Aysgarth, DL8 3TH
Caving is a great sport but it is important to be trained properly or to go with a guide. Visit the British Caving Association’s website Try Caving for more information on finding your local caving club, course or guide. 
 
I highly recommend Go Cave for your underground adventure. They run courses and trips across the country.
Your safety is important on all adventures; please read our Safety Tips for more advice.
 
 

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86

Crawl through a mine

For two hundred years slate mining has been an important part of the Welsh economy. Today, quarries and mines are being opened up for adventure climbing, zip lining and underground journeys. After climbing over Snowdon the previous day, Seb and I travelled to Betws-y-Coed in Snowdonia to explore under a mountain instead.

We had a thirty-minute walk to the entrance of the mine. Miles, our guide, is a highly experienced mine explorer and knows the mines here like the back of his hand. Despite knowing this, Seb became very worried when he looked down the long and deep tunnel that had been carved into the mountainside. With the remains of an old rail track along the bottom, the tunnel looked like something out of Indiana Jones. Miles unlocked the gate and we walked straight down the tunnel for around one kilometre. Behind us, the entrance slowly became a pin-prick of light in the distance. We turned a corner into a chamber that was so dark when our lights were off that we couldn’t see our hands in front of our faces. Seb’s nerves had calmed down by this point and he was excited as we began a series of adventure challenges. First we had to cross a freezing flooded chamber by boat, then guess our way through a number of tunnels to another flooded chamber, but this time we had to traverse a rock face to reach a short zip line, attach ourselves to it and zip across to the next tunnel. While we were having fun clambering over rocks, Miles told us stories of the mine and how men worked in families for decades, removing lumps of slate often weighing a metric tonne. To leave the mines we had to climb around a large chamber that had a thirty-foot drop into darkness, walk up an underground stream, and finally climb up a waterfall that soaked our feet. After climbing Snowdon the previous day, exploring beneath one of Snowdonia’s mountains made a sharp and exciting contrast. We highly recommend this adventure. 

Betws-y-coed, Conwy, LL24 0PN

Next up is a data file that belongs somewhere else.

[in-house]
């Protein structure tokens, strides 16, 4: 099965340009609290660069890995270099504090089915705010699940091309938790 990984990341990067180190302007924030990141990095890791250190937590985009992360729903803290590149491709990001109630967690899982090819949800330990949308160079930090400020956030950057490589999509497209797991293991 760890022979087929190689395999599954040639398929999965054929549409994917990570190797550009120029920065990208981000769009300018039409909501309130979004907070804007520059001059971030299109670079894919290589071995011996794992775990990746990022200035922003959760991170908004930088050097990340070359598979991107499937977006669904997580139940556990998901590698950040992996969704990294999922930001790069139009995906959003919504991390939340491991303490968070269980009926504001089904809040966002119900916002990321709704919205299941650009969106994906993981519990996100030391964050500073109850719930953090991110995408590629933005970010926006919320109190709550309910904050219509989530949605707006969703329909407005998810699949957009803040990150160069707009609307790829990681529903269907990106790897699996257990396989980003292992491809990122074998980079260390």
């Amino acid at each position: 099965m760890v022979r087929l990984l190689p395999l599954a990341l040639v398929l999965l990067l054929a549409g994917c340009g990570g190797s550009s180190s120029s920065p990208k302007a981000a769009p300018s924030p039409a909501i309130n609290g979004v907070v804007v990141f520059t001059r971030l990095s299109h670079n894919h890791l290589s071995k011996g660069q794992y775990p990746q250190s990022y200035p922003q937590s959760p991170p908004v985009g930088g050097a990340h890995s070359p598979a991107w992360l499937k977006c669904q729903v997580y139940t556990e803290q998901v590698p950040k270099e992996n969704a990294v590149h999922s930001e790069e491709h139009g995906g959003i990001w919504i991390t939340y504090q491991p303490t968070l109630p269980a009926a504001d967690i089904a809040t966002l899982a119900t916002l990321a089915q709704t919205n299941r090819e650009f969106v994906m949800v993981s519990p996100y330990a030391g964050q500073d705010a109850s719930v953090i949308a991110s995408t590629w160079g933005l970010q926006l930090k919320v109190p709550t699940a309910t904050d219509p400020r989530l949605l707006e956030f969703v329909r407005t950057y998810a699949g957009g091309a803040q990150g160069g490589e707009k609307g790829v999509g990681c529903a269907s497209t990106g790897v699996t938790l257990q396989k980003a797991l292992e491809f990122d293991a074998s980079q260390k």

There are mines in many parts of the UK that you can explore, but unless you have the right experience and qualifications, it is a good idea to go with a guide. From playing some of the navigation games that Miles set up, we know how easy it is to get lost underground without the right kit (or a long piece of string). 
 
We went on our underground adventure with Go Below Underground Adventures and highly recommend them. They were outstanding with us as a young family. Find out more by visiting their website
The great thing about caving and mine exploring is that it is a great sport to do in the winter when it is cold and dark outside. Deep underground temperatures are warmer, there is no rain or wind chill and it is dark anyway. 
Your safety is important on all adventures; please read our Safety Tips for more advice.
 
 

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Go on a wild-goose hunt

Sandwich Bay Bird Observatory is an ornithologist outpost in the far south-east of England. Birds from all over the world visit its reserves and nearly three hundred different species have been recorded here, including black kites, marsh harriers and bittern, but we came for a wild goose hunt.

Arriving at the observatory we were greeted by one of the volunteers, who was working on ringing birds. They had caught a large number that morning as part of the monitoring programme run by the Sandwich Bay Bird Observatory Trust. We were excited to have a close look at some of the wild birds, but my eye was caught by an impressive map that showed the migration patterns of the resident birds. Pieces of string pinned to a map showed birds travelling from Alaska, Africa and Asia, all passing through what seems, at first sight, a very modest bird habitat, but there is actually a lot going on here. The aim of this adventure was to spot geese, so we headed to the scrape, a lake with an overlooking hide, perfect for spying on the migrants flying in and out of the reserve. It’s possible to see bean geese, pink-footed geese, white-fronted geese, greylag geese, Canada geese, barnacle geese, brent geese, red-breasted geese and Egyptian geese, but we were clearly either too late or too early in the season as there was none to be seen. Instead we made our way down a footpath towards the coast where, in the woods, we enjoyed searching for slow-worms. After walking the rest of the loop back to the car we realised that we were not going to see any geese. We really had been on a wild goose hunt… 

Sandwich, CT13 9PF
See this article by the BBC on migrating geese and how to enjoy a wild goose hunt that actually results in spotting some geese. 
 
- Sandwich Bay Bird Observatory Field Centre aims to educate and entertain visitors. Free to enter, the centre is well resourced and includes affordable accommodation if you are looking for somewhere to stay. To plan your time, visit the Trust’s official website and look at the courses and workshops they run. Many are aimed at young families.
- This guide to geese by the RSPB is perfect for identifying the different birds that you might see.
- Your safety is important on all adventures; please read our Safety Tips for more advice.